INTERVENTIONS: Five segments were randomly treated with 4 different regimens: (1) laser radiation with a 585-nm PDL (5 J/cm(2)); (2) intralesional triamcinolone acetonide (TAC) (20 mg/mL); (3) intralesional 5-FU (50 mg/mL); and (4) intralesional TAC (1 mg/mL) mixed with 5-FU (45 mg/mL). One segment of each scar received no treatment and served as a control.
MAIN OUTCOME MEASURES: Scar height, erythema, and pliability were evaluated before and every 8 weeks after treatment. Patients' subjective evaluations were tabulated. Histologic sections of segments were examined in 1 biopsy sample per segment at week 32.
RESULTS: There was a statistically significant clinical improvement in all treated segments. No significant difference in treatment outcome vs method of treatment was noted. However, intralesional formulas resulted in faster resolution than the PDL: scar induration responded better to intralesional formulas, scar texture responded better to the PDL, and scar erythema responded the same as the control with all treatments. Adverse sequelae, including hypopigmentation, telangiectasia, and skin atrophy, were observed in 50% (5/10) of the segments that received corticosteroid intralesionally alone. No long-term adverse sequelae were demonstrated in the segments treated with other modalities.
CONCLUSIONS: Clinical improvement of keloidal and hypertrophic scars after treatment with intralesional corticosteroid alone or combined with 5-FU, 5-FU alone, and PDL seemed comparable, with the exceptions of the incidence of adverse reactions, which were most common with intralesional corticosteroid. Intralesional 5-FU is comparable to the other therapies.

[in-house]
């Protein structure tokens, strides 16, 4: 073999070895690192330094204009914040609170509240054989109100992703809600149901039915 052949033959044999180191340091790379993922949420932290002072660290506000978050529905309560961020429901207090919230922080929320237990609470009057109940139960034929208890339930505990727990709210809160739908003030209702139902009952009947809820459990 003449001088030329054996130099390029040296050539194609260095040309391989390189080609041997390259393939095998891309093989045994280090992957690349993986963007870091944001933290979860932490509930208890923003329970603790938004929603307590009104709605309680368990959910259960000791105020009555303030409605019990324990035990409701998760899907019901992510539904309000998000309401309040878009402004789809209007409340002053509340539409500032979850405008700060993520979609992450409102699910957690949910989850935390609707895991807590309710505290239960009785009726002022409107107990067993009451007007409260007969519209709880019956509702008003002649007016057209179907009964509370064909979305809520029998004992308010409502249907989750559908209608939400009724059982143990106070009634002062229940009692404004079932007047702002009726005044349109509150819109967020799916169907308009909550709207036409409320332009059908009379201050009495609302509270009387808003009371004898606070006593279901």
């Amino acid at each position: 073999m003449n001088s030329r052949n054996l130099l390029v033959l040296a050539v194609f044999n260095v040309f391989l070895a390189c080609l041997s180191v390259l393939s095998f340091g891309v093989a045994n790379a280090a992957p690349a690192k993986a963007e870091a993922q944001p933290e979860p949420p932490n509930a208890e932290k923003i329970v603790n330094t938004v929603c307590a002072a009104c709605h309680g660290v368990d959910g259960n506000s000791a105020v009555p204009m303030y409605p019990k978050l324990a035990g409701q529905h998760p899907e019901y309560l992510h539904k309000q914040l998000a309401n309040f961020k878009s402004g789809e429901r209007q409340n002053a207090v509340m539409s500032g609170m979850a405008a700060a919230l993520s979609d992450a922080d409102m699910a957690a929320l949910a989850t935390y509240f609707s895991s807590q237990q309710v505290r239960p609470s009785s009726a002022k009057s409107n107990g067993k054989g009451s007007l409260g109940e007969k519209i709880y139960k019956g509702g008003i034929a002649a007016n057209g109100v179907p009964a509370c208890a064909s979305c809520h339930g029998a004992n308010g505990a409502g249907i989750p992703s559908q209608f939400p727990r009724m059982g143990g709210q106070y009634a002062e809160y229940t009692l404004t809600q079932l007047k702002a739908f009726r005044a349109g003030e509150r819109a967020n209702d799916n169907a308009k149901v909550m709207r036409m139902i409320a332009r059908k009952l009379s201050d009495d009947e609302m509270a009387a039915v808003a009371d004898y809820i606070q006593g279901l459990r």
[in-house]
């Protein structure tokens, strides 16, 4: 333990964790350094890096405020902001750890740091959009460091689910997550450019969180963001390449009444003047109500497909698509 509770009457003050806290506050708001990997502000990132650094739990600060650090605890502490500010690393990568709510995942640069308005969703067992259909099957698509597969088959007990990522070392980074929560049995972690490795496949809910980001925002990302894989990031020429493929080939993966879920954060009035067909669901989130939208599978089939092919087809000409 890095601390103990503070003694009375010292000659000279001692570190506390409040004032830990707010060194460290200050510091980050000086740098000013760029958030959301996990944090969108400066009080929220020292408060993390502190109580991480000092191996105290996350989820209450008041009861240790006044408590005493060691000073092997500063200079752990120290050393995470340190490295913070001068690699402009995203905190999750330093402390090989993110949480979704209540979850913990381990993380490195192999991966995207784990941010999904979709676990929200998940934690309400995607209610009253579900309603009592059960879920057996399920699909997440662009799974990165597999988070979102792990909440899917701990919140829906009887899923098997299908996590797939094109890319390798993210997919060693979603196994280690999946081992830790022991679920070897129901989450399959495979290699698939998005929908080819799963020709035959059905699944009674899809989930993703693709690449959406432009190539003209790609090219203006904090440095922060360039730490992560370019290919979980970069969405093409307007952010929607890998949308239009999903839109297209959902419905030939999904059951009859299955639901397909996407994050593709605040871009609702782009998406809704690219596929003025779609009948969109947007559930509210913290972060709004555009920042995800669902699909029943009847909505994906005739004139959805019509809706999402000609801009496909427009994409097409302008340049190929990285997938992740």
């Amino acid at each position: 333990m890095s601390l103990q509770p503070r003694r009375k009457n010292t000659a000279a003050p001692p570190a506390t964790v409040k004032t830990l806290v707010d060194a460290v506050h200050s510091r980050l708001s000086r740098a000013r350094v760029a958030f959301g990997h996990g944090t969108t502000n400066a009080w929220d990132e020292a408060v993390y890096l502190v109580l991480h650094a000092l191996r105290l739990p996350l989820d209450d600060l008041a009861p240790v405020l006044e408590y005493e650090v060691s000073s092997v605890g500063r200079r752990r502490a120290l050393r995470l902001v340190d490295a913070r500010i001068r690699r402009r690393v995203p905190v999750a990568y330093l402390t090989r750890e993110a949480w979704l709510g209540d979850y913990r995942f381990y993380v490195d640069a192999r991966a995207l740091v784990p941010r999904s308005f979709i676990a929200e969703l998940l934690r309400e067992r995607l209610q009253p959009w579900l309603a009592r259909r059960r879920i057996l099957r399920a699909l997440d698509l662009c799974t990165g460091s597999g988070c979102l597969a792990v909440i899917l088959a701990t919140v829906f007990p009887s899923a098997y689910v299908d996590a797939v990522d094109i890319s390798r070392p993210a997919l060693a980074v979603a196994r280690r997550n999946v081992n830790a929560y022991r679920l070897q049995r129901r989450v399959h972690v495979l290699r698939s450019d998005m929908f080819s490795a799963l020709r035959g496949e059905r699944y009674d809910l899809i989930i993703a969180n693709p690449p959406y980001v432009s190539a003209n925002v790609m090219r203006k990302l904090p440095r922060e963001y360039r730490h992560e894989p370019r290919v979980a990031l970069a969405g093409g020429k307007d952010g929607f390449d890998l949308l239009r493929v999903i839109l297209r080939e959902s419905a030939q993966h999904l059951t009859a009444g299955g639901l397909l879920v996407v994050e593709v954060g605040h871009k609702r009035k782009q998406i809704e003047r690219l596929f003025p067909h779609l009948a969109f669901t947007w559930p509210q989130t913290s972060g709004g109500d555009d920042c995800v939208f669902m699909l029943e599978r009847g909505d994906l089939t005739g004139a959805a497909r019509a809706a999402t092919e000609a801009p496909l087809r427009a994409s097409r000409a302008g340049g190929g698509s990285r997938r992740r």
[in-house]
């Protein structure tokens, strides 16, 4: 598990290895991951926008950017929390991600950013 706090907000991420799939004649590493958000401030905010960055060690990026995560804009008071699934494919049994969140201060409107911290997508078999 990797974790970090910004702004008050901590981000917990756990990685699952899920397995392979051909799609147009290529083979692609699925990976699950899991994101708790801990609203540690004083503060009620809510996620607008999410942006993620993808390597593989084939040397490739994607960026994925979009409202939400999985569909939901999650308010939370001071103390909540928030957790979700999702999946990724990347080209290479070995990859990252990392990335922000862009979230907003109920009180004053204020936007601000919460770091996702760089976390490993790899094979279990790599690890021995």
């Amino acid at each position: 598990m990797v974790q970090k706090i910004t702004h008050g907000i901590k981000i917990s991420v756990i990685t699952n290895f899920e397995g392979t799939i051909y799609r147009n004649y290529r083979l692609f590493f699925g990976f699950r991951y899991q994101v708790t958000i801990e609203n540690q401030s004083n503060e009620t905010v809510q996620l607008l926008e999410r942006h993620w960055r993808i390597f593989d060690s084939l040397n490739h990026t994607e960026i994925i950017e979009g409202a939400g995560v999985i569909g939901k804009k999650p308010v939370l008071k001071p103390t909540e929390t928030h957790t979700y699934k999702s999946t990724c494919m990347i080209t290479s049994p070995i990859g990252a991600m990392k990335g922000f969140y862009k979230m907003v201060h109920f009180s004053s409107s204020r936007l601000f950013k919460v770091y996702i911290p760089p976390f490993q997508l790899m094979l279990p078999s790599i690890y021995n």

Energy density and numbers of treatment affect response of keloidal and hypertrophic sternotomy scars to the 585-nm flashlamp-pumped pulsed-dye laser
Woraphong Manuskiatti, MD
Richard E. Fitzpatrick, MD
Mitchel P. Goldman, MD
La Jolla, California
J Am Acad Dermatol 2001;45:557-65 Abstract quote
Background: The 585-nm flashlamp-pumped pulsed-dye laser (PDL) has proven to be the treatment of choice for certain keloids and hypertrophic scars, but the precise fluence, numbers of treatment, and treatment interval remain anecdotal.
Objective: This study was performed to determine whether the therapeutic outcome of the PDL varies with the energy density (fluence) of the laser pulses and numbers of treatment.
Method: Ten previously untreated, erythematous, keloidal or hypertrophic median sternotomy scars of 10 patients were divided into 4 segments and were randomly treated with a 585-nm PDL at a fluence of 3, 5, and 7 J/cm2 to 3 of 4 segments every 4 weeks for a total of 6 treatment sessions. One segment of each patient's scars was untreated and served as a control. Clinical improvement including scar height, erythema, and pliability was evaluated before treatment and every 8 weeks for a total period of 32 weeks. Self-assessment was also determined by patients on a 25% increment of improvement scale comparing week 0 and week 32.